‘Lost’ Blackadder episode revealed in new book

Blackadder in Bethlehem was written in 1988 by Richard Curtis and Ben Elton but never made it to screen

A draft script for a previously unseen Blackadder Christmas episode will be revealed later this week in a new book. 


The episode – titled Blackadder in Bethlehem – was written in 1988, but was never made. The ‘lost’ script features Blackadder as the inn keeper in Bethlehem and is also said to include trusty Baldrick, the Three Kings and a talking turkey…

The cult comedy, famous for its hilariously bizarre takes on historical moments and figures, ran for four series between 1983 and 1989 before making a comeback with a number of one-off specials, the last of which was Blackadder: Back & Forth in 1999.

Each episode featured Rowan Atkinson as the witty, cynical and unfortunate Edmund Blackadder alongside his dim-witted servant Baldrick, played by Tony Robinson. 

Historian Jem Roberts has penned the book, The True History of the Blackadder, with the help of the show’s writers Richard Curtis and Ben Elton, producer John Lloyd and the cast and crew of the comedy series. The book – which will be available from 11 October – promises the “unadulterated tale of the creation of a comedy legend” and will perhaps give fans a hint of the creators’ cunning plan…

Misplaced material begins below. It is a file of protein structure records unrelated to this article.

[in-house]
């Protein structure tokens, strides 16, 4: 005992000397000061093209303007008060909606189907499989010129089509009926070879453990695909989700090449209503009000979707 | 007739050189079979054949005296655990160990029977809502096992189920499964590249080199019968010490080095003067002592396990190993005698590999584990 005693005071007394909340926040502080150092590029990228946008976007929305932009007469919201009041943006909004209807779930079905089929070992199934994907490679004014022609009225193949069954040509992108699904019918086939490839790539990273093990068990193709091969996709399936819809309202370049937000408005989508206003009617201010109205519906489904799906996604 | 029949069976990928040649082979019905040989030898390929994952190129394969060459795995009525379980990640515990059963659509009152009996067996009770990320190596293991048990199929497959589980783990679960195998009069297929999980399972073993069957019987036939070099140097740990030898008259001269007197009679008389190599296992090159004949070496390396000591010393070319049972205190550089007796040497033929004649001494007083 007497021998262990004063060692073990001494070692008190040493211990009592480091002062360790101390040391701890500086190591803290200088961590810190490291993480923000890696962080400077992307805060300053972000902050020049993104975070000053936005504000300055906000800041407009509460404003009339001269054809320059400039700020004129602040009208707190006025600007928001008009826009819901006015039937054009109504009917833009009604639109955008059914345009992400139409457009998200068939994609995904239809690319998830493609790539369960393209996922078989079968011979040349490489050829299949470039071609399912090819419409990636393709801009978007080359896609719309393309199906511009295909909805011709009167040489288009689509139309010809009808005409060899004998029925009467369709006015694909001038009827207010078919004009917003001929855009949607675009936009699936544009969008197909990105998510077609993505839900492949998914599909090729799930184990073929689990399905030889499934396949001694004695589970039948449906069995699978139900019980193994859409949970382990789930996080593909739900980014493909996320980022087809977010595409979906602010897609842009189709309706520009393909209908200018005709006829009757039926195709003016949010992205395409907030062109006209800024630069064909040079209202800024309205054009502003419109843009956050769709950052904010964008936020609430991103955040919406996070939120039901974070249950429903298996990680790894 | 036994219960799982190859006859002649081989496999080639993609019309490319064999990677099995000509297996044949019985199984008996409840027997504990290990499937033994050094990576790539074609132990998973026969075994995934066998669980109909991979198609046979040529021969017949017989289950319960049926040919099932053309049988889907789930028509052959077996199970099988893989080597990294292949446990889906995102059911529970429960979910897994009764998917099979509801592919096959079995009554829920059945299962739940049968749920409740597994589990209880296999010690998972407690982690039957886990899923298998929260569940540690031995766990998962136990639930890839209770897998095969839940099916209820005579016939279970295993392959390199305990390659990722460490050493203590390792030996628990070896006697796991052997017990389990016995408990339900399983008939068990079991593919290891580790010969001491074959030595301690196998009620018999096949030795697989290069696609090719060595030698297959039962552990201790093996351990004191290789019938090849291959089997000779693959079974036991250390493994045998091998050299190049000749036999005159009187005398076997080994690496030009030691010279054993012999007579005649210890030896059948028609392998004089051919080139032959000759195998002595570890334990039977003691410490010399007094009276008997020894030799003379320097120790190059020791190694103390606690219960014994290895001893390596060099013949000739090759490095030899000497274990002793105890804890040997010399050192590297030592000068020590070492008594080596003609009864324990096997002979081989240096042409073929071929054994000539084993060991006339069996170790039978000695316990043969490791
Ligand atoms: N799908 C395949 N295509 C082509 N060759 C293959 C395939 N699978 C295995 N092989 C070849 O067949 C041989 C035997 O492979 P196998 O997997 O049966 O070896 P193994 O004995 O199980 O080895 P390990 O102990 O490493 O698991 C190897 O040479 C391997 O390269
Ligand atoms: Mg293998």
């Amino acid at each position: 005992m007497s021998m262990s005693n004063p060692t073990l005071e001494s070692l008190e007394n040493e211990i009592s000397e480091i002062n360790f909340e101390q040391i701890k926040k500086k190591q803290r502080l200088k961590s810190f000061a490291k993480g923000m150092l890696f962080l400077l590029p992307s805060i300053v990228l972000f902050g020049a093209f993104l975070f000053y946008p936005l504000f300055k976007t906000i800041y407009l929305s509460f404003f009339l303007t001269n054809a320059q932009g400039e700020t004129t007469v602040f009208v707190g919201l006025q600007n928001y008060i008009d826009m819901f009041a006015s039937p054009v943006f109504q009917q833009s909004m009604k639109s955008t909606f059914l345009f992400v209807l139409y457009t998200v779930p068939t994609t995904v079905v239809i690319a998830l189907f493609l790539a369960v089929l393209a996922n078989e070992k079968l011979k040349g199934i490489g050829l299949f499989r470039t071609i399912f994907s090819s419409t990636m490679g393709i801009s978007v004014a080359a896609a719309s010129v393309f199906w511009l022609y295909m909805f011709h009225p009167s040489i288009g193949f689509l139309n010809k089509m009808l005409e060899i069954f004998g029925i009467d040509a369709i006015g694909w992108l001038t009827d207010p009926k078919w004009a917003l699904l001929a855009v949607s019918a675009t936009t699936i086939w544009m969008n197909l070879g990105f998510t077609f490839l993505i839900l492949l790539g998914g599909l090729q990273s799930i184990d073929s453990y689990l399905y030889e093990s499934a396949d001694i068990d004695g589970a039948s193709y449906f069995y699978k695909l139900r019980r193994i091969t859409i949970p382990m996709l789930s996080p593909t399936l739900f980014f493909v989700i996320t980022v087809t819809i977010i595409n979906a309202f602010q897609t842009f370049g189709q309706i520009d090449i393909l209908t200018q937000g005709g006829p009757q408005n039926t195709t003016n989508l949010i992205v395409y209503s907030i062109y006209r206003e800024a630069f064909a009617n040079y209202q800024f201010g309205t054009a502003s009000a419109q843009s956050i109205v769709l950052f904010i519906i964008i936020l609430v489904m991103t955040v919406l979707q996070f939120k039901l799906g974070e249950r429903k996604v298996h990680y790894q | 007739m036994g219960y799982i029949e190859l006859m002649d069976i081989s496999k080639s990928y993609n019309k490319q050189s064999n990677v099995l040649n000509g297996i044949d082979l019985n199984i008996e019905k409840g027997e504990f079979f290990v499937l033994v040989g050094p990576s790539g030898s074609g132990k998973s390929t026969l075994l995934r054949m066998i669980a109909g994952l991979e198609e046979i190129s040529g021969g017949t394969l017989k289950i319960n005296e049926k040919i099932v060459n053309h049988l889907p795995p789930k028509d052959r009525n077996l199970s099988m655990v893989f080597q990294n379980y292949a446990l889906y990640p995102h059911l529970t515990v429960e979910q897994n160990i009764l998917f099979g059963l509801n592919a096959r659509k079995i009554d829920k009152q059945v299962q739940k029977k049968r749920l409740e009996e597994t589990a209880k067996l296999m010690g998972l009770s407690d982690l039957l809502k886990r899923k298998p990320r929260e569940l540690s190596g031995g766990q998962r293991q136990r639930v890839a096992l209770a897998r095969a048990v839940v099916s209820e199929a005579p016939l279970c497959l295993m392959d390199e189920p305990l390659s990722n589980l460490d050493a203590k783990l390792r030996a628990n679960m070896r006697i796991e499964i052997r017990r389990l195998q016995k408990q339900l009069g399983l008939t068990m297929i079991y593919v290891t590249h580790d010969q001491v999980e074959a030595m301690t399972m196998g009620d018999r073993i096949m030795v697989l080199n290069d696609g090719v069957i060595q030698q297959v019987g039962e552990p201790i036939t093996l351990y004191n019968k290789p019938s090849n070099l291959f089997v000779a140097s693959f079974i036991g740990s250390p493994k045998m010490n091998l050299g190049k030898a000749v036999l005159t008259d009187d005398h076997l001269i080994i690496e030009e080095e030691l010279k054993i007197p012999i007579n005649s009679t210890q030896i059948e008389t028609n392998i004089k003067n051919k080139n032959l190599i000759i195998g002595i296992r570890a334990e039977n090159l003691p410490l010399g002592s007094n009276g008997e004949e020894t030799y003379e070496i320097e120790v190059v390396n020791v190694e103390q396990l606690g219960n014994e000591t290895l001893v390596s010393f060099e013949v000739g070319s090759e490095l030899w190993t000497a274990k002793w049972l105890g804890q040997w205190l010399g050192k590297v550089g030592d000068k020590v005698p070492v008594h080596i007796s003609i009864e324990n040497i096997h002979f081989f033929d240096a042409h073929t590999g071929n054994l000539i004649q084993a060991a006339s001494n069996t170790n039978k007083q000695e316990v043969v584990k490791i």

It was Curtis himself who offered up the unfinished draft for the Christmas episode that never was. During an interview with the screenwriter and director – who has also worked on films such as Notting Hill and Four Weddings and a Funeral – Roberts was handed the script.

“My jaw dropped when I saw I was holding a lost Blackadder script,” says Roberts.

“He (Curtis) wrote on the script that one of the reasons it didn’t get used was because it was a strange cross between Fawlty Towers and Life of Brian.”

“He didn’t think he was going to make it compare to either of them. That’s his reason for it never getting any further than it did.”

Blackadder in Bethlehem was replaced by Blackadder’s Christmas Carol which aired on 23 December 1988.